Press Trust of India

Court’s job to strike balance between liberty and security concerns in JK: SC

Court’s job to strike balance between liberty and security concerns in JK: SC
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New Delhi: The court’s job is “to strike a balance between the liberty and security concerns” in Jammu and Kashmir so that the right to life is secured and enjoyed by everyone in the best possible manner, the Supreme Court said on Friday.

Quoting the famous opening paragraph of Charles Dickens’ novel, ‘A Tale of Two Cities’, a bench headed by Justice N V Ramana said Jammu and Kashmir has been a hot bed of terrorist insurgencies for many years.

“Although cherished in our heart as a ‘Paradise on Earth’, the history of this beautiful land is etched with violence and militancy. While the mountains of Himalayas spell tranquillity, yet blood is shed every day.

“In this land of inherent contradictions, these petitions (filed to remove restrictions) add to the list, wherein two sides have shown two different pictures which are diametrically opposite and factually irreconcilable.

“In this context, this Court’s job is compounded by the magnitude of the task before it. It goes without saying that this Court will not delve into the political propriety of the decision taken herein, which is best left for democratic forces to act on,” the apex court said.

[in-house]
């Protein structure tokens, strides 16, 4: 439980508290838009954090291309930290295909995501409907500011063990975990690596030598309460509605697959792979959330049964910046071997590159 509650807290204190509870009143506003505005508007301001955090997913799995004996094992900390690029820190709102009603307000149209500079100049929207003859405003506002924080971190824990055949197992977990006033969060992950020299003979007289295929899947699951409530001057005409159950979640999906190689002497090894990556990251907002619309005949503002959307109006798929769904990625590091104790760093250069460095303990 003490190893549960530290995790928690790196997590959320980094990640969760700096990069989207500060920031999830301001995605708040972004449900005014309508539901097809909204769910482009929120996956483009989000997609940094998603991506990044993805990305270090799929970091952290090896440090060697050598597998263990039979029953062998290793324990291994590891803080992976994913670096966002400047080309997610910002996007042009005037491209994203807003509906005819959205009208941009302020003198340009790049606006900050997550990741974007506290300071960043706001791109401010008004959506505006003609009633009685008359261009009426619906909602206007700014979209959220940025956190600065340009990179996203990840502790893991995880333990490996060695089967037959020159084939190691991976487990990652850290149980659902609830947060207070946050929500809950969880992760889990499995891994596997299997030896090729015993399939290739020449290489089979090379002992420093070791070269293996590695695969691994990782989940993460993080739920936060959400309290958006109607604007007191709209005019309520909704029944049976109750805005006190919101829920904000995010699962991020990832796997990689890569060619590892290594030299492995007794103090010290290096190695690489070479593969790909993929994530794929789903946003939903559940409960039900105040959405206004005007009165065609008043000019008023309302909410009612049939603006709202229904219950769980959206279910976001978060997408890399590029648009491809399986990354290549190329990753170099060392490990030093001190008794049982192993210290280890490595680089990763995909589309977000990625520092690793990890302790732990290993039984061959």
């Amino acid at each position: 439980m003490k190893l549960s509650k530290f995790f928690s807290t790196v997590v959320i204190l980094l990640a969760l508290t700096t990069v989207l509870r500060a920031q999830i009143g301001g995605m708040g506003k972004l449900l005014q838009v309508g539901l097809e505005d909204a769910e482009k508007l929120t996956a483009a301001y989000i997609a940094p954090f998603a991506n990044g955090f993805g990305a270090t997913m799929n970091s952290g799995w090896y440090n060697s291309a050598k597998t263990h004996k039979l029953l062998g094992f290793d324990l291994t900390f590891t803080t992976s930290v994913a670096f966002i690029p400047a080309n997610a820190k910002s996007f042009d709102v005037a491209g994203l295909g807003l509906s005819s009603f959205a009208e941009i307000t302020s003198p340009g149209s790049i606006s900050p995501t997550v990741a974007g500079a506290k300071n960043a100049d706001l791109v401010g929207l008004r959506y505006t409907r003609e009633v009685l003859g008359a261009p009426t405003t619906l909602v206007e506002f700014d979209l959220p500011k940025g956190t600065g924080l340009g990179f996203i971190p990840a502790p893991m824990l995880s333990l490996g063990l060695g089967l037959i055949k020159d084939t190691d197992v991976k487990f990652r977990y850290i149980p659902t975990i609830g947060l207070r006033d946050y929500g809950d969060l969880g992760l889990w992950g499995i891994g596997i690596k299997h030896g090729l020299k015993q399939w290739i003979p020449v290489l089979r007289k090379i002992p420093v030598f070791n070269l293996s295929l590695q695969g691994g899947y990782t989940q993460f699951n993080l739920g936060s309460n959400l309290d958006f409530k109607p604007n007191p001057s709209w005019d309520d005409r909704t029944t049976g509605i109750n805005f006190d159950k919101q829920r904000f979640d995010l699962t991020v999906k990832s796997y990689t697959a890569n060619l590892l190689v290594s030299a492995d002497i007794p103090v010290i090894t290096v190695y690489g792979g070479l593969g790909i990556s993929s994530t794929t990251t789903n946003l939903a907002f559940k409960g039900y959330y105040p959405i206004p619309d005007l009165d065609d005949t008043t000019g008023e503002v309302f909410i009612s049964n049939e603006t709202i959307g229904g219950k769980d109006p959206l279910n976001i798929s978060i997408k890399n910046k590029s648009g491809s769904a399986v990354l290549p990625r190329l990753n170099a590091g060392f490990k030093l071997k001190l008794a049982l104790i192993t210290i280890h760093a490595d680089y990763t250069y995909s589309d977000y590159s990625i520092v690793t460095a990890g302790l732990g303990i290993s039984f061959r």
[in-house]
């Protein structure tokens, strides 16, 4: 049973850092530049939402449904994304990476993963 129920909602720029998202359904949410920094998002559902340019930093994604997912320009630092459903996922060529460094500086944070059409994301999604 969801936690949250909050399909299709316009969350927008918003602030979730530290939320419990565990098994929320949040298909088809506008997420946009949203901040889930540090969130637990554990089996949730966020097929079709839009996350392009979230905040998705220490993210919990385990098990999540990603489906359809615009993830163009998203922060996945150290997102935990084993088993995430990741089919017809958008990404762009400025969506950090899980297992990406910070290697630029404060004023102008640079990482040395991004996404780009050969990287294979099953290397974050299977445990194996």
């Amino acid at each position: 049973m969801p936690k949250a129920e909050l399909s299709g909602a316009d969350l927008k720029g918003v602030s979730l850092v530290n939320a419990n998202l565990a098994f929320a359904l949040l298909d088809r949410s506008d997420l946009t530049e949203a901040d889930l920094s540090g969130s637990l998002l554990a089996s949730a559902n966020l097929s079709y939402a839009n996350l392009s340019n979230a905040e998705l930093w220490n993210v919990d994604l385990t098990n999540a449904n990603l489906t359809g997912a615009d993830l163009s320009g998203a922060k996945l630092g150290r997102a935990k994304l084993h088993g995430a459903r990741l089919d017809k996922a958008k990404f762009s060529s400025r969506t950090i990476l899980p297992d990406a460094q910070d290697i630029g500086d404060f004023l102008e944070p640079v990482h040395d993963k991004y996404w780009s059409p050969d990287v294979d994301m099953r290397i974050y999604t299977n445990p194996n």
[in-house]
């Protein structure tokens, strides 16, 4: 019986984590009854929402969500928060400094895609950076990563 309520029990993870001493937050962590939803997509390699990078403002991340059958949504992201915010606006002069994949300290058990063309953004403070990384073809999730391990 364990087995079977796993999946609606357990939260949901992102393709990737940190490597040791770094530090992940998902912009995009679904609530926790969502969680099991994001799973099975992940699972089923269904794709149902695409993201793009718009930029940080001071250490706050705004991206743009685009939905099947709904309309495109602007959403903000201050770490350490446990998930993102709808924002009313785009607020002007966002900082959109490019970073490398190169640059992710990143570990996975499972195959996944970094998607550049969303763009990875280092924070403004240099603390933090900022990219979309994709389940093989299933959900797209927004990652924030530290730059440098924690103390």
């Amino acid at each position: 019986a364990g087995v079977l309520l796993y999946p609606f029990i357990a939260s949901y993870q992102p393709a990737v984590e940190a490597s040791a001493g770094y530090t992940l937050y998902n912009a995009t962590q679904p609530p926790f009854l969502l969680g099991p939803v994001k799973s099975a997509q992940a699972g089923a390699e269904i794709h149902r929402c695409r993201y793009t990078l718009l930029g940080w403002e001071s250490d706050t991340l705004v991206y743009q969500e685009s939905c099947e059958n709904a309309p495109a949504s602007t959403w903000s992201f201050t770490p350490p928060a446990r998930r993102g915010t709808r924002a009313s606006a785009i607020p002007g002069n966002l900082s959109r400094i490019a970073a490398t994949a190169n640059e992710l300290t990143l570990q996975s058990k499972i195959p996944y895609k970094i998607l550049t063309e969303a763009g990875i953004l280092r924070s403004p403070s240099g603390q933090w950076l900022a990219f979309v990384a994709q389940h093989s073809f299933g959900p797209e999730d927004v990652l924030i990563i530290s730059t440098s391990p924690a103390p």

“Our limited scope is to strike a balance between the liberty and security concerns so that the right to life is secured and enjoyed in the best possible manner,” it said.

The bench also comprising justices B R Gavai and R Subhash Reddy noted the Centre’s submission that since 1990 to 2019, there have been 32,71,038 recorded incidents of terrorist violence in which 14,038 civilians have died, 5,292 security personnel were martyred and 22,536 terrorists were killed.

“The geopolitical struggle cannot be played down or ignored. In line with the aforesaid requirement, we may note that even the broadest guarantee of free speech would not protect the entire gamut of speech. The question which begs to be answered is whether there exists a clear and present danger in restricting such expression,” the bench said.

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